Stefan Milenkovich (Milenkovic) is a Serbian violinist and teacher born (in Belgrade) on January 25, 1977. He began studying at an extremely young age – age 3, just like Jascha Heifetz. His first teacher was his father – again, just as Heifetz’ father was his first teacher as well. As have other famous violinists – Bronislaw Huberman, Bronislaw Gimpel, Leonora Jackson, Julia Igonina, Hilary Hahn, Natasha Korsakova, and Chloe Hanslip among them - he has performed for world leaders, including President Reagan, President Gorbachev, and Pope John Paul II. By age 6, he had already given his first public concert. By 1994, he had played over 1000 concerts. He was only 16 years old. Ruggiero Ricci played over 5000 concerts by the time he retired at age 85. That is probably a world record, although I am not sure about that. At the rate he was going, Milenkovich would have to play until age 57 before he would surpass the 5000 number; however, few concert artists nowadays play more than 50 concerts per season. Also in that year (1994), Milenkovic graduated from the University of Belgrade. He then began studying in New York with Dorothy Delay at Juilliard. In 2003, he began teaching at that same school. He was 26 years old. All the while, he was concertizing all over the world. He has been known to dance - in the fashion of Maxim Vengerov - during special recitals. Three other violinists that I know of are (or were) also very good dancers; Jean Marie Leclair, Andrew Sords, and Tai Murray. As does Simone Lamsma, Milenkovich loves violin competitions and has won a number of them or placed in the top three, including the Indianapolis, the Queen Elizabeth, the Yehudi Menuhin, the Paganini, and the Spohr competitions. He has recorded several CDs which are easy to find on the internet. Currently he teaches at the University of Illinois at Champaign-Urbana (about 130 miles south of Chicago) and at the University of Belgrade (since December 26, 2011.) Here is one of many YouTube videos of him – it features Sarasate’s Zigeunerweisen. Milenkovich currently plays a modern violin - a 2006 violin by Chicago luthier Peter Aznavoorian.
Sunday, October 19, 2014
Sunday, October 5, 2014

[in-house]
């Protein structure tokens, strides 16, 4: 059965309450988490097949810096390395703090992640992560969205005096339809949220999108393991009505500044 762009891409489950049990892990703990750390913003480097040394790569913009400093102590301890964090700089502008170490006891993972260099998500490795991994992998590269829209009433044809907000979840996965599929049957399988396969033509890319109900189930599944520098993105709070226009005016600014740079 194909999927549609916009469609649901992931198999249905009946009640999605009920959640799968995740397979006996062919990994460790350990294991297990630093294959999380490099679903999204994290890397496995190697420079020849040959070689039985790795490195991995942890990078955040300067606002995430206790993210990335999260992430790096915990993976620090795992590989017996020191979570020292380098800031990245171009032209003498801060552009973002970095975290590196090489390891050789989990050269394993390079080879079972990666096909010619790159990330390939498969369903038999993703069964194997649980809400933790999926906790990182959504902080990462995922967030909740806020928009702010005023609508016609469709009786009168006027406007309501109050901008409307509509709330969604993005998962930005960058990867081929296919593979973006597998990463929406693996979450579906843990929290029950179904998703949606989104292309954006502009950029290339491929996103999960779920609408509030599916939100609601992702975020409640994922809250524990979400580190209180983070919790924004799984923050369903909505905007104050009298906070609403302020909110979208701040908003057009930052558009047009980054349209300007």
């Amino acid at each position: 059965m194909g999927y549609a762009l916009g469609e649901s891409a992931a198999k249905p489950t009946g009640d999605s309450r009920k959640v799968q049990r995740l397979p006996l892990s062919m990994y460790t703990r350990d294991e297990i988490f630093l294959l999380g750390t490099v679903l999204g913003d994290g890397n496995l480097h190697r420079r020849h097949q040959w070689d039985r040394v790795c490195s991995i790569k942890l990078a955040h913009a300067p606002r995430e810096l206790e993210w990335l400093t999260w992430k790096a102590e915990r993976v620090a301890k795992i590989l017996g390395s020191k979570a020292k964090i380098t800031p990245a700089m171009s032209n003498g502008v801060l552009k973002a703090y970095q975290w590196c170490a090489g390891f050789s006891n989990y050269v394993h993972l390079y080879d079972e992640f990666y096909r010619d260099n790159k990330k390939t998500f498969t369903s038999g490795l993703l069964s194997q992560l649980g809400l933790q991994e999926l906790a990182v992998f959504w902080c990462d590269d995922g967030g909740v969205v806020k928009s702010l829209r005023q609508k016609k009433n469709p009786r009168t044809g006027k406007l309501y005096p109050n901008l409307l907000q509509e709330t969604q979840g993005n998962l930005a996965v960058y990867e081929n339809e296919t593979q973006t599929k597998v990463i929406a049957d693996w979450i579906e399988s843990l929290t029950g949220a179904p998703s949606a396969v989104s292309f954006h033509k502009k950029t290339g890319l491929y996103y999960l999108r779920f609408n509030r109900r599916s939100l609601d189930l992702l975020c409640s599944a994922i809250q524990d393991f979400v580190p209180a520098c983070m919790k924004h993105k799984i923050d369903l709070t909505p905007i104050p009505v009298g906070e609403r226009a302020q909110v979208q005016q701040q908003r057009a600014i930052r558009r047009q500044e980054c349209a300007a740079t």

Maurice Hasson is a French violinist and teacher born on July 6, 1934. He is recognized as a long-time violin professor at the Royal Academy of Music in London. He is also known for having spent thirteen years of his music career in Venezuela (1960-1973), contributing greatly to that country’s cultural life. He entered the Paris Conservatory in 1950. He was 16 years old. I do not know who his teachers were before his conservatory days. After graduation, he studied privately with Polish violinist Henryk Szeryng. In Venezuela, he taught at the University of the Andes, after which he relocated his career to England. Though he has dedicated a great deal of time to teaching, he has also been very busy concertizing around the globe since the early 1960s. He owned and played a 1727 Stradivarius for quite some time (the Halphen Strad, also known as the Benvenuti Strad) but now plays a Domenico Montagnana and a Guadagnini, although I don’t know the years of his current instruments. It is said he also owns several other fine violins. The 1727 Strad is now being played (though not owned) by Eckhard Seifert, a violinist with the Vienna Philharmonic. Hasson made his American debut on January 19, 1978, playing Paganini's first concerto (in D) with the Cleveland Orchestra. Lorin Maazel was on the podium. Hasson has been teaching at the Royal Academy of Music since 1986. He has approximately 20 CDs to his credit and has recorded most of the standard repertoire for various labels, including EMI, Philips, and Pickwick. He is also known for master-classes all over the world. Here is a fascinating YouTube video of him playing “Summer” from Vivaldi’s Four Seasons in 1987. It is very interesting and very rare – apart from the brilliant performance – in that Yehudi Menuhin is the conductor. You can marvel at how unobtrusive Menuhin was as a conductor. The governments of France and Venezuela have bestowed several honors on Hasson in recognition of his service to their countries. His best-known pupil is probably brilliant Dutch violinist Simone Lamsma. Among his other pupils are Cassandra Hamilton, Catherine Geach, Gill Austin, Diana Yukawa, Amy Yuan, Marisol Lee, Tereza Privratska, Daniel Pioro, Laurence Kempton, Luis Cuevas, Mark Wilson, Nathaniel Anderson, Patrick Sabberton, Pierre Bensaid, Giovanni Guzzo, Remus Azoitei, and Eloisa-Fleur Thom.